The tall and short of it: Tigers feel good about draft complicated by COVID

Detroit News

Based on how COVID messed up 2020’s scouting season, the Tigers might be in line, ironically, for something of a gift from Tuesday’s final 10 rounds of the 20-round Major League Baseball Draft.

Players were harder to inspect last spring, summer, and into autumn. There was less data on hand. Fewer exposures allowed for the possibility pitchers and hitters, especially from smaller schools, could be missed — and that surprises on the plus side might loom in those latter rounds from 2021’s draft, simply because talent could have slipped through COVID’s cracks.

Whether their luck is good, or not so good, the Tigers won’t be shocked if help arrived in the final rounds.

“I’m hoping to get some pleasant surprises,” said Scott Pleis, who heads the Tigers’ amateur scouting. “I know these guys have some pleasant ability.”

And some colorful extremes, beginning with size.

Pleis drafted in the 14th round Tuesday the biggest player he’s ever tabbed in a draft — 6-foot-8, 300-pound, right-handed pitcher RJ Petit, from Charleston Southern.

He followed in the 17th round with perhaps the shortest player he’s taken in his years as a scout: 5-8, 193-pound, right-handed reliever Aaron Haase from Wichita State.

The Tigers otherwise stuck to conventions Tuesday, drafting four more pitchers, two catchers, a third baseman, a first baseman and a pair of outfielders after they had gone pitching-heavy in the draft’s first two days.

“This could be a standard answer, but we feel very good about what we’ve done,” Pleis said. “It was a super-tough year to scout. The draft pushed back (from its traditional June date to July), and with COVID, we couldn’t get to some of the parks. There were just a lot of obstacles. But as a group, I think we all did pretty well.”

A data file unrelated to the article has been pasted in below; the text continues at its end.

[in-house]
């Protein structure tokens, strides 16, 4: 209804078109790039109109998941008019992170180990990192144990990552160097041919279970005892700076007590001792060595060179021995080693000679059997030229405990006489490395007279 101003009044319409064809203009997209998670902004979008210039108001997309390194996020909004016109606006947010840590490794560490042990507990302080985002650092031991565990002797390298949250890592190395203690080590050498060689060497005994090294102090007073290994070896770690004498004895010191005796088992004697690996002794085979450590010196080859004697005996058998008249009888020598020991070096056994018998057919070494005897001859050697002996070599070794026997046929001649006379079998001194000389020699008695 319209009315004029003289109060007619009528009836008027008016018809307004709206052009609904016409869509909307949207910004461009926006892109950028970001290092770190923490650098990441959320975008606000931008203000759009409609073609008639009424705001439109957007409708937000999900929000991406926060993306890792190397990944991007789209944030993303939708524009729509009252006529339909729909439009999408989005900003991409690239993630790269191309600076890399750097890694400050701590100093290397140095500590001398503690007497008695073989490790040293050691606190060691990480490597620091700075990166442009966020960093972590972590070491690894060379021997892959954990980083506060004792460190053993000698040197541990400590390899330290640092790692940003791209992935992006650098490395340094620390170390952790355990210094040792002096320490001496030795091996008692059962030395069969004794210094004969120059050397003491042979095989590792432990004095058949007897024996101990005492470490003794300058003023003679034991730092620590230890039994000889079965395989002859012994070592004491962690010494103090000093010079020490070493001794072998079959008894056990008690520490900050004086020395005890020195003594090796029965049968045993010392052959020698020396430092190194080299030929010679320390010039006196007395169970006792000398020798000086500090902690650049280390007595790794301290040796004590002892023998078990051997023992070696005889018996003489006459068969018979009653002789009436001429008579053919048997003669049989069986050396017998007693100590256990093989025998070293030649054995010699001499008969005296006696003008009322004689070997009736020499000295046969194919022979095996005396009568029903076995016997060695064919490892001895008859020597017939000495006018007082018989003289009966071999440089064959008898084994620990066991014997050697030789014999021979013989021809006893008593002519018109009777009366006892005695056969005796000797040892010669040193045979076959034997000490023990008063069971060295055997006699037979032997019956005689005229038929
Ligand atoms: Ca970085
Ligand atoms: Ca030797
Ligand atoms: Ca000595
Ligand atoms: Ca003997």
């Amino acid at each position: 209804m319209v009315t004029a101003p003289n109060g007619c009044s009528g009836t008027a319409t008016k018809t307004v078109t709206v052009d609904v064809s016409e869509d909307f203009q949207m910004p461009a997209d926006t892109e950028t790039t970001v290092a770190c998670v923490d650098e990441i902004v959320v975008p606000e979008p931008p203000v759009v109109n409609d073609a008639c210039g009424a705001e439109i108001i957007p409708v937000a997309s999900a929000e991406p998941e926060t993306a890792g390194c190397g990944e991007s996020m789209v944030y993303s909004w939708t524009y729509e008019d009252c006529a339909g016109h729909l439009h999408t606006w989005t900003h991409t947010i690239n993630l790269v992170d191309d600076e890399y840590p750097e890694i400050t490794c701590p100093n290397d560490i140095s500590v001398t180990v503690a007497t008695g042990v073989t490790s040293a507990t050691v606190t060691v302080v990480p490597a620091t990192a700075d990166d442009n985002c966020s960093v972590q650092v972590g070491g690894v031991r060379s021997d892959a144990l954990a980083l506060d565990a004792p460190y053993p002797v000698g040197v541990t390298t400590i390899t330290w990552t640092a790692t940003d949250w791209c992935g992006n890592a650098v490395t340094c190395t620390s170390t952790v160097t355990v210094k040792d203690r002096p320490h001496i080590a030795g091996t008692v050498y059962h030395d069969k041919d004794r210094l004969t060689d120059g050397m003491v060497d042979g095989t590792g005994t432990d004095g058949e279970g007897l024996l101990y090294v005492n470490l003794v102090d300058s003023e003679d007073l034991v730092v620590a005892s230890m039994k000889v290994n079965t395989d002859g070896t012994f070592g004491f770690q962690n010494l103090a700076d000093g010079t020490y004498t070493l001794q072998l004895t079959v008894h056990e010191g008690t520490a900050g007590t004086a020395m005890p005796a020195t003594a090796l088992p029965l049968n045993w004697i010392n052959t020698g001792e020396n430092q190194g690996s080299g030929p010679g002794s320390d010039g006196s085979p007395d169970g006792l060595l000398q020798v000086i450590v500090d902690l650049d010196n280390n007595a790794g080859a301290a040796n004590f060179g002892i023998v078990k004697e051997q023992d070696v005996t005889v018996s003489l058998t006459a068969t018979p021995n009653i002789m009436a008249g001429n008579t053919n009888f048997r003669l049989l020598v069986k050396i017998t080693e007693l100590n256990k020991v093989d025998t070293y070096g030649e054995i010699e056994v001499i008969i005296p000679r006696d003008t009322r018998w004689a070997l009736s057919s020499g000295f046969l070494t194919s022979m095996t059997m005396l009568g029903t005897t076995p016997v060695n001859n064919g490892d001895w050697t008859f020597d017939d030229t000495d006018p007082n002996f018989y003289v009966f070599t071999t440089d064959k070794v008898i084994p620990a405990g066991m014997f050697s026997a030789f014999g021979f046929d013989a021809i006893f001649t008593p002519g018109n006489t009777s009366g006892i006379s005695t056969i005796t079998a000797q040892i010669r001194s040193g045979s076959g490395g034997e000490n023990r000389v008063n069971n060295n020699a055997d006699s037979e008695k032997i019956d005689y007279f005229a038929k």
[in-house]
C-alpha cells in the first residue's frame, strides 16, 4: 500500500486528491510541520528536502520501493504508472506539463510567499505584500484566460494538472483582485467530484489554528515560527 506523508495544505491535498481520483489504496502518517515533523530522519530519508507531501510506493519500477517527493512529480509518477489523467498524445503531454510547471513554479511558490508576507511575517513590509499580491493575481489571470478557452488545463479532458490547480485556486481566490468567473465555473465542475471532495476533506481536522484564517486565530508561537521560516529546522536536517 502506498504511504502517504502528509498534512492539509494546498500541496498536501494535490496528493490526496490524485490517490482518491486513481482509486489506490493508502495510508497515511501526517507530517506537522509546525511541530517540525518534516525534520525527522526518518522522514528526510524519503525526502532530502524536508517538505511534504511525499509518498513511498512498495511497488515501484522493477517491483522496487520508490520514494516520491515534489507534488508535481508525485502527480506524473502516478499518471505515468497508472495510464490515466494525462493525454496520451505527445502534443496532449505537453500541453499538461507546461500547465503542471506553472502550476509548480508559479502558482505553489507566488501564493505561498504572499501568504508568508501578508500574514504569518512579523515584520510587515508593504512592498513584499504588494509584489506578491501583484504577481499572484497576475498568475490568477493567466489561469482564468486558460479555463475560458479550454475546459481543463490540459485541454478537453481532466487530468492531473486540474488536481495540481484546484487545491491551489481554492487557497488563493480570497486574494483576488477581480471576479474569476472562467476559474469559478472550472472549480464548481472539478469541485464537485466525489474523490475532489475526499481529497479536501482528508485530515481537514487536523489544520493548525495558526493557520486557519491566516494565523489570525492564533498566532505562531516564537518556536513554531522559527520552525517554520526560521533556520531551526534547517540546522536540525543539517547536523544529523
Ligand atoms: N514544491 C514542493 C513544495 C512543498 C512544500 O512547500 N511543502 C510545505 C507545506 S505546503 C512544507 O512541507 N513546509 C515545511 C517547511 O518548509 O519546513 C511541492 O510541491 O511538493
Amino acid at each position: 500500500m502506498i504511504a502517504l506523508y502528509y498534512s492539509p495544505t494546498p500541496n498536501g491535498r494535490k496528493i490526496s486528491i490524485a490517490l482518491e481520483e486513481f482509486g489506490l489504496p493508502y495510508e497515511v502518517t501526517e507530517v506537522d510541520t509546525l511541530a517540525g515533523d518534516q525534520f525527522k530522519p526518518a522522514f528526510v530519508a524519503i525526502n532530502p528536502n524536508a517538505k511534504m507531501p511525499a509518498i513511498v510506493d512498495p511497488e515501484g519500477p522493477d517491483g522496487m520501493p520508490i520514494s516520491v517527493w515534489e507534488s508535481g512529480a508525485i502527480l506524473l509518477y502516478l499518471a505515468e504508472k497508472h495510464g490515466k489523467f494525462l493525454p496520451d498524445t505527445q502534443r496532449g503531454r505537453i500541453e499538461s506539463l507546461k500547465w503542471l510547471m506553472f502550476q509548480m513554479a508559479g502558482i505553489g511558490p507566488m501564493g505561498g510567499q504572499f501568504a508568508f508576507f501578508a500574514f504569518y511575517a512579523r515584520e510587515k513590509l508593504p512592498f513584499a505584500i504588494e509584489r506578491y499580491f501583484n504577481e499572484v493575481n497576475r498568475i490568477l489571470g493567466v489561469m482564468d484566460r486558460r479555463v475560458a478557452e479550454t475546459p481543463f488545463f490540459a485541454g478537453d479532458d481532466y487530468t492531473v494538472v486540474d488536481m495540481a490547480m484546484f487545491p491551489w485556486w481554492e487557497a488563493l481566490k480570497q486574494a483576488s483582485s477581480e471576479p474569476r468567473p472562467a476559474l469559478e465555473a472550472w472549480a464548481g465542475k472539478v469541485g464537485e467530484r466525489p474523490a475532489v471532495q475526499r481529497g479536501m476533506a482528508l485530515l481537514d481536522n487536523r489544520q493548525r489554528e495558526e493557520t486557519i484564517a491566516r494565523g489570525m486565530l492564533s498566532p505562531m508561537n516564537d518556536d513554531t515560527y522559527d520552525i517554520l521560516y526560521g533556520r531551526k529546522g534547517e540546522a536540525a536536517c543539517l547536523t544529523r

Baseball America, which tracks the draft and amateur baseball non-stop, agreed  — on Detroit’s early picks, anyway — when it listed Detroit as one of MLB’s four big winners from the first 10 rounds, mostly because of the quality arms Pleis and his crew amassed.

Tuesday’s haul was, predictably, mixed, with an early focus on catchers.

Josh Crouch, a right-handed hitter from Central Florida, was grabbed in the 11th round, just ahead of switch-hitting Mike Rothenberg, a Duke senior.

“The catching part — you always need catching and we’ve had our eye on these guys for a while,” Pleis said. “We wanted to get two. We thought if we didn’t get them off the bat, we might miss out on them.”

Crouch, 22, is 6-foot-1, 200 pounds. He batted .311 in 59 games, with 15 homers and a 1.009 OPS.

Rothenberg, also 22, is 6-3, 215. He batted .251, with an .839 OPS and nine home runs.

“Crouch, we had him here (Lakeland, Florida) for a workout and he threw well and swung the bat well,” Pleis said.